“The Creators Commune” – Interview with the Designer
December 18 of 2015
At first I wanted to be an avant garde womenswear couturier. I am in love with art, and believe strongly in using fashion as a medium to express oneself. Every time I sketched a collection I always drew my women with fabulous headpieces, and when the Toronto Fashion Incubator introduced an accessory designer boot camp I decided to explore creating those pieces myself.
2. What was it about millinery design that intrigued you the most?
A hat is very distinctive on any person. It can be a subtle or loud statement about who you are, just like any kind of fashion. However, what I really loved, and what really hooked me are these beautiful vintage wooden hat blocks that are used to mold and create the silhouette of the hats themselves. Hat blocks are absolutely stunning and I feel proud to say that there are still traditional milliners out there, myself included, who create hats this way. That is why I love experimenting with these traditional millinery ways and using them to create innovative volumes and trims.
3. Where do you draw your inspiration?
Aphotic is defined as ‘the absence of light’ and that is how I become inspired. I find beauty in darkness. Whether it is that of the mind, of our surroundings, or of the unknown. Regardless, it’s always about a feeling, and about a story that I feel compelled to tell, whether it is my own or of fantastical mysticism.
4. Is there an fashion designer that you admire the most?
Alexander McQueen is, and always will be, my favourite fashion designer. He is what inspired me to foray into fashion in the first place. I could feel his story through his work and it was so tragically beautiful. It’s everything I could ever hope to achieve with my own brand. His vision was so strong and so clear, his soul on display for the masses.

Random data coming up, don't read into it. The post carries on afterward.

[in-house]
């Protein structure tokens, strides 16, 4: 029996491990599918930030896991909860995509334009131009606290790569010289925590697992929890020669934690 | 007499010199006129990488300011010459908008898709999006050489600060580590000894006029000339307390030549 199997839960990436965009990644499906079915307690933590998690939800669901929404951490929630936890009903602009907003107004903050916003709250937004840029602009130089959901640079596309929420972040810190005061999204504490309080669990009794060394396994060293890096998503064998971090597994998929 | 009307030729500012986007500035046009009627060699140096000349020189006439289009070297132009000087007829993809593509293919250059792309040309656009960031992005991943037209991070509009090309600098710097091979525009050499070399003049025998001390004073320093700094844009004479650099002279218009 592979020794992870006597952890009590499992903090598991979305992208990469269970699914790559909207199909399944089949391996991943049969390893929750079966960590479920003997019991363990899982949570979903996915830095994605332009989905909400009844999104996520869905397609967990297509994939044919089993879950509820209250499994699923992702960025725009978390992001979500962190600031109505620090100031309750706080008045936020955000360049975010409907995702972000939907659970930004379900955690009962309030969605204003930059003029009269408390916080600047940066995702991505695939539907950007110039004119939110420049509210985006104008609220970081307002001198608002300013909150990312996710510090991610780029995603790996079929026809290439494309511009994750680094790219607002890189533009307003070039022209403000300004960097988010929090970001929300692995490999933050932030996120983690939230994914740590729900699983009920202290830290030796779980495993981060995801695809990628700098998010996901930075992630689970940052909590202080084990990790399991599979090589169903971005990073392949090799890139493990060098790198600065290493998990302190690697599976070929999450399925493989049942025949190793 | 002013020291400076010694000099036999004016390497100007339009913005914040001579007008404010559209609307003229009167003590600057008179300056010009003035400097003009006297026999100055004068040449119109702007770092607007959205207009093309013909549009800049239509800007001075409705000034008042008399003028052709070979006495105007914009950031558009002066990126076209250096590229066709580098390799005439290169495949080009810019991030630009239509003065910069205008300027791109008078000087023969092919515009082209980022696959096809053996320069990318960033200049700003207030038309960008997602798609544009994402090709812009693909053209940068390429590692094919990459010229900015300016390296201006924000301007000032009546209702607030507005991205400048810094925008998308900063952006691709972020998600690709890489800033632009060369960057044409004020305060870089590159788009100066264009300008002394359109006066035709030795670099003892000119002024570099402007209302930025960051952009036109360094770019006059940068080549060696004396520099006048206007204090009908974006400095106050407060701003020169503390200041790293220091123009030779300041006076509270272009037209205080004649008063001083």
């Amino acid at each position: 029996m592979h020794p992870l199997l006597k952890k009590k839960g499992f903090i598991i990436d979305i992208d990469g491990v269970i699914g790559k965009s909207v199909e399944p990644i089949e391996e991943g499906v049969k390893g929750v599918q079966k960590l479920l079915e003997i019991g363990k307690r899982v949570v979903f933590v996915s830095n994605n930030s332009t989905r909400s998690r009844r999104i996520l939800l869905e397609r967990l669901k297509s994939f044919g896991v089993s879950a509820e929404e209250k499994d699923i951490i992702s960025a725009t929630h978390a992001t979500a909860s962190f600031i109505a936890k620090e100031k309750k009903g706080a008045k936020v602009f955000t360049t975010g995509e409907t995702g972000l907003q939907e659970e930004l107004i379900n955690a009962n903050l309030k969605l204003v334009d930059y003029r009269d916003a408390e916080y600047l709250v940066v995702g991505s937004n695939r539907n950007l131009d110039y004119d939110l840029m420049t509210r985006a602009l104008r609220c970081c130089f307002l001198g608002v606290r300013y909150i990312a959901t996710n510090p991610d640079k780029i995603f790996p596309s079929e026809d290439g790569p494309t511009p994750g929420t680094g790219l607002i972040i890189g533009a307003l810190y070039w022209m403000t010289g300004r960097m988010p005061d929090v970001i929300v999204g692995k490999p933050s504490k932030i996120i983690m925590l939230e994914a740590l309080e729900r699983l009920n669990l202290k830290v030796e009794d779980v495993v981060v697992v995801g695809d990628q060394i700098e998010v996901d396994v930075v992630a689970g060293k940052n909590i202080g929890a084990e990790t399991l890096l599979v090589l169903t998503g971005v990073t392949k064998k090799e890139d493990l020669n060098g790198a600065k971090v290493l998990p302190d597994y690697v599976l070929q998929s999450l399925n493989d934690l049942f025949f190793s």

5. What has been your biggest achievement/obstacle so far in your career?
My biggest achievement was quite recent, in fact, just a few days ago where I won the HumberLaunch New Venture Seed Fund competition. Basically, it was a business plan competition for new and innovative ventures. As an artist it is easy to get lost in the love you have for the design itself and to completely disregard the business aspect but I have always been a very good business woman and it was a great achievement for myself to re-instil the fact that I can be both a designer and a business woman without compromising my artistic integrity.
6. Any advice for aspiring #creators?
Do not compromise your artistic integrity for anything or anyone. Going into a creative field and being a creator is risky business, but that is the point. Choosing this path is a large commitment so you need to stay true to your vision and be very clear about exactly what it is that you want to accomplish. With that, the world is your oyster, take advantage of as many opportunities as you can.